You can use silver as a residual disinfectant to prevent the formation of biofilm in water. Silver has an antimicrobial effect, but it can also have adverse effects on human health and on the environment.
How Does Silver Disinfect Water?
The antimicrobial properties of silver are long-established. It was used for containing water and oils by the Phoenicians, and the Romans stored wine in silver vessels to preserve it.
In the 1800s, silver was used to close up wounds and fight infections. It continues to have various applications as a disinfectant in the present day.
This is because silver has a natural ability to kill microorganisms.
Silver destroys the cell membranes of microorganisms. It prevents their metabolism and respiration by binding itself to their internal enzymes.
It also prevents microbial cells reproducing by binding to their DNA and RNA, which are the blueprints for manufacturing new cells.
The object of water disinfection is to remove or inactivate microbiological contaminants in it. There are various ways of doing this, such as chlorination. But chlorination can have its disadvantages, such as giving some water supplies a distinctive smell and taste.
Silver nitrate is an established water disinfectant, when used in low concentrations. Its success depends on various factors including:
- Exposure time
The presence of other chemical in the water can also influence how well silver performs.
Silver nanoparticles can be more successful than silver nitrate, in this regard, proving efficient in removing and deactivating microbes, through metallic disinfection and physical filtration.
The larger surface to volume ratio of silver nanoparticles can result in a higher surface exposure to microbes, leading to more efficient antimicrobial activity.
Is Silver Toxic to Humans?
Silver can have adverse effects on human health and on the environment. It is not highly toxic, but prolonged exposure can lead to health problems and other issues.
One outward effect of breathing in or digesting silver compounds over a long period is a condition called argyria. This results in a permanent discolouration of the skin, giving it a blue-grey hue, but it does not have harmful health effects.
During the chemical manufacturing of silver nitrate, exposure to dust containing high levels of silver compounds can lead to breathing problems, irritation to the lungs and throat, and stomach pain.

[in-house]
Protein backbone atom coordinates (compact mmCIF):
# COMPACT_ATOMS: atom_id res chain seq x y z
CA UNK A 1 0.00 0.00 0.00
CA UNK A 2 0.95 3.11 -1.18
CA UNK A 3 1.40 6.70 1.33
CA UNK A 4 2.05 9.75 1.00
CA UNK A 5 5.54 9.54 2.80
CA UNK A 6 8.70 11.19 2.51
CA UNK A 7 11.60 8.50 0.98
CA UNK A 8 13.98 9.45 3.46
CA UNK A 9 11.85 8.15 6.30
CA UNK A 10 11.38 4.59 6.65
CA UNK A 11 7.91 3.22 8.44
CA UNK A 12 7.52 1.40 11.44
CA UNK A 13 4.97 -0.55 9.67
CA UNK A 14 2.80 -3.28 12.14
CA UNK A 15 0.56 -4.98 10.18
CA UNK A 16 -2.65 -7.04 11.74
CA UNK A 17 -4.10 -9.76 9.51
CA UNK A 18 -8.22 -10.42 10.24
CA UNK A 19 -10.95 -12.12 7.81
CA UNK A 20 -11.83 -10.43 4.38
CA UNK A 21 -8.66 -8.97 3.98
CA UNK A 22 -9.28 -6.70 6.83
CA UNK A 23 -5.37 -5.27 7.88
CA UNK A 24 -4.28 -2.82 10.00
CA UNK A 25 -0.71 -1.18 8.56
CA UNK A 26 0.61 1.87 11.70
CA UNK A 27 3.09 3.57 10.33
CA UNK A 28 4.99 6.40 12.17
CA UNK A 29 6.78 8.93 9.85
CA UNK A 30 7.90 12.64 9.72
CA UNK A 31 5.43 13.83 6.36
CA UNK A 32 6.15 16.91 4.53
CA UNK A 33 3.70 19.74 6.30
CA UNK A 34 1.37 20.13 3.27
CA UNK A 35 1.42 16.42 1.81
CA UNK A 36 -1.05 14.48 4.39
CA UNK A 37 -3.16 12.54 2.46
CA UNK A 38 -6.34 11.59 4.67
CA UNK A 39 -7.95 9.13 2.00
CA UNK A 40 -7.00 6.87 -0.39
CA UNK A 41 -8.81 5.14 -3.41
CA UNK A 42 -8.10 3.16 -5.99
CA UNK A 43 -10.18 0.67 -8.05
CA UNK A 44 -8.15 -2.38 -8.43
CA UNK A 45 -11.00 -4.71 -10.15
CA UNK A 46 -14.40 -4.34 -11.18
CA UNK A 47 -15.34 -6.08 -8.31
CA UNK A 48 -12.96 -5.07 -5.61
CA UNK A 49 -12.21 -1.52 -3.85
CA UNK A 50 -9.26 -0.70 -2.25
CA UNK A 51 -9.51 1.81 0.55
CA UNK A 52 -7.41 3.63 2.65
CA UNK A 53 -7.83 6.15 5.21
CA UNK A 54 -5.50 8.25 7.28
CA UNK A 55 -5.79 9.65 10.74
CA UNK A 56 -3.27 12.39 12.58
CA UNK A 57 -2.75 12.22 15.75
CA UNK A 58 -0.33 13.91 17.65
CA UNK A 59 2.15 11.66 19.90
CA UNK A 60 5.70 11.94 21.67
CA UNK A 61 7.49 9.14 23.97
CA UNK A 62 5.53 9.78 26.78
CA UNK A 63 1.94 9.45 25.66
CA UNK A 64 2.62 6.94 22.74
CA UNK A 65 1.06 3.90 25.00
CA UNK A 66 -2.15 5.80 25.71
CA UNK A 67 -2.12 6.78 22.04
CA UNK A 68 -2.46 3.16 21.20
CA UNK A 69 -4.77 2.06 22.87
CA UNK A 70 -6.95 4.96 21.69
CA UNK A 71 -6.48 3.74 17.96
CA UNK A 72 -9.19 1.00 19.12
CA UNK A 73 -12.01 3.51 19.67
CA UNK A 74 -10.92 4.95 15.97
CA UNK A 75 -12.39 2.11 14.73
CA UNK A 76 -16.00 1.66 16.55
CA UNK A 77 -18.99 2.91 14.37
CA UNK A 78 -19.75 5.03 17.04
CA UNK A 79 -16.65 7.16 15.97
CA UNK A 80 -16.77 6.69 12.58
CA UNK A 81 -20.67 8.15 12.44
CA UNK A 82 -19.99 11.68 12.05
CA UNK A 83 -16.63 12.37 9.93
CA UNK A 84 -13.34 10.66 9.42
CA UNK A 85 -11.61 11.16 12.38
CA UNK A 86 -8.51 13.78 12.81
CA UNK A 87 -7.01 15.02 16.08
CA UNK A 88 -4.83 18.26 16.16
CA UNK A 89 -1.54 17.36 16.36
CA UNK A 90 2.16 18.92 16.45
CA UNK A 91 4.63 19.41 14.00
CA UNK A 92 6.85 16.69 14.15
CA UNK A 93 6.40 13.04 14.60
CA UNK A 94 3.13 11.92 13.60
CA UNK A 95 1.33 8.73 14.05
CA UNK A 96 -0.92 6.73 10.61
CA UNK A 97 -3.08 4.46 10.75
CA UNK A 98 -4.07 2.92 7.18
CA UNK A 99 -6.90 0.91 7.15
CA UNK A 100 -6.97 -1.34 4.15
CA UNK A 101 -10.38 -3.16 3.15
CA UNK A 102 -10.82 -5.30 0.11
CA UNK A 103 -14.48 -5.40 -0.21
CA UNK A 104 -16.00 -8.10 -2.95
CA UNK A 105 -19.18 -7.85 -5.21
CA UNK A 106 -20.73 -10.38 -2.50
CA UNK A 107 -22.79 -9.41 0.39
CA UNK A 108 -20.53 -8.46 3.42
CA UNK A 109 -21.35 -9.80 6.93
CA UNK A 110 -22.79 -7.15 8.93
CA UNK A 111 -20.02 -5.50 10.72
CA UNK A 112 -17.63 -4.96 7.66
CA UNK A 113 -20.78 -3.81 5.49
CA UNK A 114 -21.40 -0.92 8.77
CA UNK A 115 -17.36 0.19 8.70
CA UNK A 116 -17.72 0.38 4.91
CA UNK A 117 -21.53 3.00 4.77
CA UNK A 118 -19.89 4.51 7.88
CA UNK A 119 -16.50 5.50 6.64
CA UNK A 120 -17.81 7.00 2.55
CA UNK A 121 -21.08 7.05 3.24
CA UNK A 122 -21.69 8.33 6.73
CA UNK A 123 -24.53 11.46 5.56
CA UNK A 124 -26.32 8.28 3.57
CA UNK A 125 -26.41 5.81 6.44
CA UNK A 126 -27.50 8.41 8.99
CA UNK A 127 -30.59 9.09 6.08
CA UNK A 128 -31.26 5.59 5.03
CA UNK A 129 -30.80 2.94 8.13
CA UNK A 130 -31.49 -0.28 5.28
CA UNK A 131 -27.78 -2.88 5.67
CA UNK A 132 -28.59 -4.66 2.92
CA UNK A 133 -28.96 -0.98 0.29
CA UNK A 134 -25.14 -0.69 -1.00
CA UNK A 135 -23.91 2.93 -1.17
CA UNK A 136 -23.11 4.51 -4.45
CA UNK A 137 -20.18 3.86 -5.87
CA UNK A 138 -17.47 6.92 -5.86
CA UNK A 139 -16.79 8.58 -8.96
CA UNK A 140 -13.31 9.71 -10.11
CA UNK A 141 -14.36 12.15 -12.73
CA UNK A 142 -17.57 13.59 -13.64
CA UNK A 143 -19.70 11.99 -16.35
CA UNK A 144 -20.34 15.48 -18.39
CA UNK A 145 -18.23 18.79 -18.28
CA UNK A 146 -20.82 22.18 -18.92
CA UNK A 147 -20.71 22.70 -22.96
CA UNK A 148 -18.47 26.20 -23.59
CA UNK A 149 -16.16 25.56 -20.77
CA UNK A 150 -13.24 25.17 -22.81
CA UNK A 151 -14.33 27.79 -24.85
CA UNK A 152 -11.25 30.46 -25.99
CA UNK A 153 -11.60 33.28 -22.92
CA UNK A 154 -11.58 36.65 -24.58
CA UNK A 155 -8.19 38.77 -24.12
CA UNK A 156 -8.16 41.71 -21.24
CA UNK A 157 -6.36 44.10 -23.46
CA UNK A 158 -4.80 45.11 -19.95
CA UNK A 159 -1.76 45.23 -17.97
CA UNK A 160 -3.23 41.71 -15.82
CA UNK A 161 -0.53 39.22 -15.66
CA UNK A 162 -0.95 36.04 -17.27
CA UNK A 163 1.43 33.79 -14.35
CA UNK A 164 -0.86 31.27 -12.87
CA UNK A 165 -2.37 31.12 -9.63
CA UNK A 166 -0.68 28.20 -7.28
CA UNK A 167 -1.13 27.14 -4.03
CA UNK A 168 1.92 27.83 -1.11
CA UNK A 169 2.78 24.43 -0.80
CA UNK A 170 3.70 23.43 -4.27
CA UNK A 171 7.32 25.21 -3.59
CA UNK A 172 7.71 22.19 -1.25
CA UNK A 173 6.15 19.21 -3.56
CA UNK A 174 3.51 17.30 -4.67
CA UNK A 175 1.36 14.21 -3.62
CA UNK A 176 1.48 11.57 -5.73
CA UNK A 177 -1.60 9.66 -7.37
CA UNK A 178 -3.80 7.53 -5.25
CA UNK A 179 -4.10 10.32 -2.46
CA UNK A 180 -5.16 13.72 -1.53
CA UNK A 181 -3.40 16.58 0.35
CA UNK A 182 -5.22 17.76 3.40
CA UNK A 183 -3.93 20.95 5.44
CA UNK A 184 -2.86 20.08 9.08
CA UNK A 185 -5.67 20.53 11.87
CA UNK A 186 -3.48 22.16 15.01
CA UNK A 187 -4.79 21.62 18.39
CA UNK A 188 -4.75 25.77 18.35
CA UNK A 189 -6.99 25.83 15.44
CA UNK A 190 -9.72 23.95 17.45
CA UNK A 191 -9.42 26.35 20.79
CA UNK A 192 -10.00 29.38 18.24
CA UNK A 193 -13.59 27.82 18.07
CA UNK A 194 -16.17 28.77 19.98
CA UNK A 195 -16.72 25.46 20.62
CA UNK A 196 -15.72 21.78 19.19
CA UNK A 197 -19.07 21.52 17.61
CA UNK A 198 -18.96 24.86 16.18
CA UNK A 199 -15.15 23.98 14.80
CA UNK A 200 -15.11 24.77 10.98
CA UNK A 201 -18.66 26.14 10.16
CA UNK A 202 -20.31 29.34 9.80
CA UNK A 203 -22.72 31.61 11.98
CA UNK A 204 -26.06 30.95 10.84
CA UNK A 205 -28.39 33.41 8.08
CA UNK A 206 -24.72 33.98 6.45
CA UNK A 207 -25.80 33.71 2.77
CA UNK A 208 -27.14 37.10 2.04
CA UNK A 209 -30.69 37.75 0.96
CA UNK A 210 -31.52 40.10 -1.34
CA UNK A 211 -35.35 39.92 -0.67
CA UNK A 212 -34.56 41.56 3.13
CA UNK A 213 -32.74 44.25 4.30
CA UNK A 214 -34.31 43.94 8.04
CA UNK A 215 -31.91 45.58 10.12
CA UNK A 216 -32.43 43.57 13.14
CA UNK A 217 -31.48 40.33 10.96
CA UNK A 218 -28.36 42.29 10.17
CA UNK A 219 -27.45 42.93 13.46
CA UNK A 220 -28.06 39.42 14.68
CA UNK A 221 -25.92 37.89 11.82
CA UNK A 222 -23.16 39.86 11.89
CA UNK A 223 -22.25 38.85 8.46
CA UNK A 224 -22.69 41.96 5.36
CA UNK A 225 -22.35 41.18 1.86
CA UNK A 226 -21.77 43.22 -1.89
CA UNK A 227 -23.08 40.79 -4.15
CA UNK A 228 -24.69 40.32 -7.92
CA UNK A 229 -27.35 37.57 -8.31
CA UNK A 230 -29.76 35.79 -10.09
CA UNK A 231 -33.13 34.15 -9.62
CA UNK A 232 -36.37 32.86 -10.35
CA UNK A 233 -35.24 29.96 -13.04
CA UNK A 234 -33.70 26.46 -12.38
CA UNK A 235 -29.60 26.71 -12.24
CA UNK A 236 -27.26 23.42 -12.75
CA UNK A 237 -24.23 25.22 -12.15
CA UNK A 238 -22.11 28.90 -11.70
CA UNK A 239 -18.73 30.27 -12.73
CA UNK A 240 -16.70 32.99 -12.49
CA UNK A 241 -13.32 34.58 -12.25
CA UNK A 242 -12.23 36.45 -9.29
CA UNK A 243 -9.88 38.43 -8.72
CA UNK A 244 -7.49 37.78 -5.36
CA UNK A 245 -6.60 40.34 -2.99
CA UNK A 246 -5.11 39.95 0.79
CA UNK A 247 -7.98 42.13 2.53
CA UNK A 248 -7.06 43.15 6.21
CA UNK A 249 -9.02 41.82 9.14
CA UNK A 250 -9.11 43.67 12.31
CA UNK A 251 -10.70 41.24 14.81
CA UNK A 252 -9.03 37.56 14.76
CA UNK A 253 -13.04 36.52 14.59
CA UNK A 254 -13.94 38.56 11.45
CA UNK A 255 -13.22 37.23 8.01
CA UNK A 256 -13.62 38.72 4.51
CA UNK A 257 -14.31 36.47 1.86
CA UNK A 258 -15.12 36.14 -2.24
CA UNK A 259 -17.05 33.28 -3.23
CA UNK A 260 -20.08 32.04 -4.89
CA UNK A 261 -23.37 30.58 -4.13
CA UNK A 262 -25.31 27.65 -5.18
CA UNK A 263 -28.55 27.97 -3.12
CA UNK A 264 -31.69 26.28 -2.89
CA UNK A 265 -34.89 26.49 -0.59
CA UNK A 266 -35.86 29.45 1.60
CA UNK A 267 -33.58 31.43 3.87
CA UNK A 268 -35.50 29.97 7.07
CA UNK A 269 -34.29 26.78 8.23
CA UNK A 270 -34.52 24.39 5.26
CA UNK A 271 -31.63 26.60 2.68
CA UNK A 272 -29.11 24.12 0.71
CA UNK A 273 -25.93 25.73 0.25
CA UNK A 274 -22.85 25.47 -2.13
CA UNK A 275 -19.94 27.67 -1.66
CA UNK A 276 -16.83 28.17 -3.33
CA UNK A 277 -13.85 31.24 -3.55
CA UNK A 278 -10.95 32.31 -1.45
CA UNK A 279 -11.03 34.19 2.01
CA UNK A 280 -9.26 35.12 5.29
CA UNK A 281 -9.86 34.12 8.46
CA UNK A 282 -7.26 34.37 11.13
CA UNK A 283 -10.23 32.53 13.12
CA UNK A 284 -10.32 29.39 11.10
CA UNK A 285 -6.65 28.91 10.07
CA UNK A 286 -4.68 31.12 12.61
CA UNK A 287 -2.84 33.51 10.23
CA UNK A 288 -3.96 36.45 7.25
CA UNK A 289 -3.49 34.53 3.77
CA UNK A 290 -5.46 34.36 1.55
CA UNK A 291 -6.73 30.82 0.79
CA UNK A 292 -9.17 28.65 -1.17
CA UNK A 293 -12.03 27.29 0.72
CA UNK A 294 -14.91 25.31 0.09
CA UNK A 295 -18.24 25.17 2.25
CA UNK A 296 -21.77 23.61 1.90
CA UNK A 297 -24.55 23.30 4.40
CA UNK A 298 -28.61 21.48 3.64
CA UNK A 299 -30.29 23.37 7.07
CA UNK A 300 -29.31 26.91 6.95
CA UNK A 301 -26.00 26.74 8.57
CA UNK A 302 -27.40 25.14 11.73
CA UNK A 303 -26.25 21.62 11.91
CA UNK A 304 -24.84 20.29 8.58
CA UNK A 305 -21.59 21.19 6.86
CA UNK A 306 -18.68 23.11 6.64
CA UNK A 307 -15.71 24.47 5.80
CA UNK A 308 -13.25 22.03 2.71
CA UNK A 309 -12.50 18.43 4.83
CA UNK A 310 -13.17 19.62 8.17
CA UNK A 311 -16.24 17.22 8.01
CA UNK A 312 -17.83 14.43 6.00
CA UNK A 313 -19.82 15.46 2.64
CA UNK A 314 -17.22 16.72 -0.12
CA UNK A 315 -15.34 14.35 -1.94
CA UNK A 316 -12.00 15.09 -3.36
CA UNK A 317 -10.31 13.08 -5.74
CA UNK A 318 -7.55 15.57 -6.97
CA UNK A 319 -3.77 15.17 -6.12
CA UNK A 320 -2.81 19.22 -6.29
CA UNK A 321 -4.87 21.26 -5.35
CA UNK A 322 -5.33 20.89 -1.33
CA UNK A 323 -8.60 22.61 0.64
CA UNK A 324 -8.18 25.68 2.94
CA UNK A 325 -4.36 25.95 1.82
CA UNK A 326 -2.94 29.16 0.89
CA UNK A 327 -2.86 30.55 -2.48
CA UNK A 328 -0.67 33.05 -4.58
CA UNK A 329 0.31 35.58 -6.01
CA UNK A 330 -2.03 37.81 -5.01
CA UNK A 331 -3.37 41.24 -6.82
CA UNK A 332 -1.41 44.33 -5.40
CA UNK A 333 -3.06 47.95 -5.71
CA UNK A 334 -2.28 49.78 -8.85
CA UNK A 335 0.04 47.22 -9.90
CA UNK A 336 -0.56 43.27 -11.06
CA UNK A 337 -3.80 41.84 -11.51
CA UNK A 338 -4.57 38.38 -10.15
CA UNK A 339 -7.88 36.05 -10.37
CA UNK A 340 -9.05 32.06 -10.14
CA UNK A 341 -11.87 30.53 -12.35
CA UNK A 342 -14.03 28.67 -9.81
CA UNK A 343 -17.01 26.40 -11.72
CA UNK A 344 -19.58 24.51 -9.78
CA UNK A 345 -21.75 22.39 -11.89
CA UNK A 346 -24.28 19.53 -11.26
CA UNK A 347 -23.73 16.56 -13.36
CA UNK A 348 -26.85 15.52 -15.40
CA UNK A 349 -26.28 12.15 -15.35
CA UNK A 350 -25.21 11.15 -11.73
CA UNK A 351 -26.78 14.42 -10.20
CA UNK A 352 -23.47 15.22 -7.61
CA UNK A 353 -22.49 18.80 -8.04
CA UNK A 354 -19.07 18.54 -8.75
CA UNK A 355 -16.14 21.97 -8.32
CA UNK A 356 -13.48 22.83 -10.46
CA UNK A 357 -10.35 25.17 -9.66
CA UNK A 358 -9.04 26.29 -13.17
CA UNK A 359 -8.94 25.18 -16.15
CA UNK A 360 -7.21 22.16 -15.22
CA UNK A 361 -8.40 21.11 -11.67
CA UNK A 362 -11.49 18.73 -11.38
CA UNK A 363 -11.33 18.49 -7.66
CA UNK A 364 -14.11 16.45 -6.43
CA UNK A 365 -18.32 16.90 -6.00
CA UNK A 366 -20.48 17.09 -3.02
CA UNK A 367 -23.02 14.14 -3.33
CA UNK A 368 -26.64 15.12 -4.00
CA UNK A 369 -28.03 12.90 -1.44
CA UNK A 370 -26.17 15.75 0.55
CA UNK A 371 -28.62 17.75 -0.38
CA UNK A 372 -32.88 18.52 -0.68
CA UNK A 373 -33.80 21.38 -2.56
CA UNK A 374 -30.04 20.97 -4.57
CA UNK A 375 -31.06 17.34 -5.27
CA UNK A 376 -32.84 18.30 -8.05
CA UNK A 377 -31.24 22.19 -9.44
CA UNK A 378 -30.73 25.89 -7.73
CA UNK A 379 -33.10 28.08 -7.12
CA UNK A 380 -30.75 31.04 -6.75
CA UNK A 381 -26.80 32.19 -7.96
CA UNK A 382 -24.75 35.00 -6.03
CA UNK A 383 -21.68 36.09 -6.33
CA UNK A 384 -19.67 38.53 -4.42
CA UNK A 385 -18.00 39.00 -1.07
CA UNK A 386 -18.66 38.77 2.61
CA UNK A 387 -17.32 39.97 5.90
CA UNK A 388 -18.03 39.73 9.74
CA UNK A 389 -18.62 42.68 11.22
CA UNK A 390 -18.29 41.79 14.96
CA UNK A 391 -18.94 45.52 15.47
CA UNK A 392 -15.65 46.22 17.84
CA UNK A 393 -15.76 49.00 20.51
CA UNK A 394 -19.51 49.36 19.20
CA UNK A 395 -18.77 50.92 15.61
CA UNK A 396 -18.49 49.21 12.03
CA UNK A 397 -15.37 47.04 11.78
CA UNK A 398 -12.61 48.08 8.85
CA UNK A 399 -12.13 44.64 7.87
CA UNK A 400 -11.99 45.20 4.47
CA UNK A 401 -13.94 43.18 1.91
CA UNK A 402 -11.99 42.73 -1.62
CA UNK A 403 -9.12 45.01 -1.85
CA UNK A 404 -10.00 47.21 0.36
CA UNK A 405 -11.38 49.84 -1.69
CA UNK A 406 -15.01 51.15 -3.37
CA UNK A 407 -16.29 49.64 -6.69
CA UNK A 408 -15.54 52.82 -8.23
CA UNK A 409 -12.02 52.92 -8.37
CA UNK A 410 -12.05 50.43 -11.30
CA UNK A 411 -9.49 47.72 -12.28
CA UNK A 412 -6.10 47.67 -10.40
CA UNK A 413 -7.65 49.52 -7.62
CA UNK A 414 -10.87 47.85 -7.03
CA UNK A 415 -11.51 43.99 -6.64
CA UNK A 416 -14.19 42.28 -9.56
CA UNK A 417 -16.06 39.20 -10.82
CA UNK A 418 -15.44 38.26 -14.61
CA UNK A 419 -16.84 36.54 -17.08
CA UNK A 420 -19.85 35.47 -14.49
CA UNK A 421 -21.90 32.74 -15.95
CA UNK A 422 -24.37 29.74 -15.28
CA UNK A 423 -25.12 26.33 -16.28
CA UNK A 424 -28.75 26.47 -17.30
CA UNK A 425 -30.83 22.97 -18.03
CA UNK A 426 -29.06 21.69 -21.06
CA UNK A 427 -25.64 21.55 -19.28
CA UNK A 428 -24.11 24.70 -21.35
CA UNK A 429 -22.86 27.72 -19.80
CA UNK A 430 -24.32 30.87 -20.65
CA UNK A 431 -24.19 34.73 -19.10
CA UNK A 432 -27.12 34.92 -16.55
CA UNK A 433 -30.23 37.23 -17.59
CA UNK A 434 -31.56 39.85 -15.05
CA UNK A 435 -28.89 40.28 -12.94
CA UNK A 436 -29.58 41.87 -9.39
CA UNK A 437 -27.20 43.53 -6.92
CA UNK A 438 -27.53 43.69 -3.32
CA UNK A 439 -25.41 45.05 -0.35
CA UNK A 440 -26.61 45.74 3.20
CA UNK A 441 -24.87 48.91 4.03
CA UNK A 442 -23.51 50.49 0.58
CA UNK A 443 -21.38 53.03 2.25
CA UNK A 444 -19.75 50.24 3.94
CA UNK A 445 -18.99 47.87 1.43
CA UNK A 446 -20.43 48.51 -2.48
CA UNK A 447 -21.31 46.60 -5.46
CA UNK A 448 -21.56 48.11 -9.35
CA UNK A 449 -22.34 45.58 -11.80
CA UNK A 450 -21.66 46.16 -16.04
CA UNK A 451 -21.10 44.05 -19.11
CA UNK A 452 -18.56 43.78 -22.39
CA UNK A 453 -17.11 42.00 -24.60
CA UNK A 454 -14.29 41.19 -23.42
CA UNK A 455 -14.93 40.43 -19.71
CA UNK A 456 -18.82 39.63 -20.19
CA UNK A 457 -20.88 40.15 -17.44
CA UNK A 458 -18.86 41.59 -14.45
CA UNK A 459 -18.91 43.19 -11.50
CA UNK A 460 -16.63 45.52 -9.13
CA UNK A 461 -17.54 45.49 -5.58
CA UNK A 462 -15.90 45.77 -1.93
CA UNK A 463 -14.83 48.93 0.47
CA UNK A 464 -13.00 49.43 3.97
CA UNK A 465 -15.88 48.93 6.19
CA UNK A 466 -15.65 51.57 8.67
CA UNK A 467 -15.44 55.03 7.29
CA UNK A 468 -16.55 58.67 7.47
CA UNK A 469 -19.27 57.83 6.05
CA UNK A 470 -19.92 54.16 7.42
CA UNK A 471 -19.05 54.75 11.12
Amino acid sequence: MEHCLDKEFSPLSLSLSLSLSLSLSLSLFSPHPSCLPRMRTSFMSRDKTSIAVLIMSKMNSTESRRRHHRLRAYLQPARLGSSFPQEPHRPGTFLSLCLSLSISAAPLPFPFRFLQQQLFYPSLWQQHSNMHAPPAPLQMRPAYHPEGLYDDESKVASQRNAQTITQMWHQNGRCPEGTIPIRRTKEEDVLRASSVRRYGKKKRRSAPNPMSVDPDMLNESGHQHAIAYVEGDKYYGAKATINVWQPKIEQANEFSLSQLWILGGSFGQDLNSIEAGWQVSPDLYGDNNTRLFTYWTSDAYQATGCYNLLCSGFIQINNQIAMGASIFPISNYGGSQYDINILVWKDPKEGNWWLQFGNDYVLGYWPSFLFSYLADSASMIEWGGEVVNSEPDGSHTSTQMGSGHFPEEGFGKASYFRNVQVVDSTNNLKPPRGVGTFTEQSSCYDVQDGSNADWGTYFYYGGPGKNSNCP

Studies on animals suggest that prolonged exposure to silver nitrate at moderately high levels may have a slight effect on the brain. There is no evidence as yet that it affects humans in the same way.
There is evidence that silver nanoparticles can cause severe environmental damage in certain conditions.
Currently silver nanoparticles are used in textile manufacturing to enhance the antimicrobial qualities of clothing. But when this clothing is washed, it adds silver content to wastewater.
Consequently, wastewater sludge in water treatment plants can contain significant increases of silver content. If this sludge then gets used as fertiliser, it can cause long-term damage to agricultural land.
Silver is also routinely applied to health supplements, as colloidal silver, where there are claims it can work as an antibacterial agent.
But here too, silver may present health risks.
Can Colloidal Silver Damage Kidneys?
In holistic health, colloidal silver is a popular product. However, there is no official medical evidence that it has health benefits.
It may, in fact, interact with prescription medicines such as certain quinolone antibiotics. And it can interfere with how the body absorbs certain drugs.
Prolonged use may lead to a build-up of colloidal silver in tissues, eventually causing argyria (see above).
Another potential side effect of taking colloidal silver supplements is kidney damage. This is because silver is partially cleared by the kidneys, and studies have shown that elevated silver in the blood can cause kidney problems in dialysis-dependent people.
Alternatives to Silver as a Disinfectant
Both iodine and bromine are alternative drinking-water disinfectants to silver, as well as chlorine.
Bromine is more soluble in water than iodine, but less soluble than chlorine. Chlorine, as we have mentioned, can raise issues such as taste and smell, when added to water.
Generally, bromine is used as an alternative disinfectant for swimming pools and spas, but not drinking water.
Iodine requires higher concentrations than chlorine to achieve a comparable effect as a disinfectant, and its safety for long-term consumption is not established.
Another alternative for water disinfection is hydrogen peroxide. But normally this is silver-stabilised, and there are pollution issues around its disposal.
However, there is now a next generation disinfectant that is hydrogen peroxide-based, but uses only food safe ingredients in its formulation.
Oxyl-Pro is the result of a unique stabilisation process, creating a powerful, multi-purpose disinfectant containing no silver or heavy metals.
It is effective against bacteria, viruses, moulds, yeast and fungi, and it has a range of water treatment applications.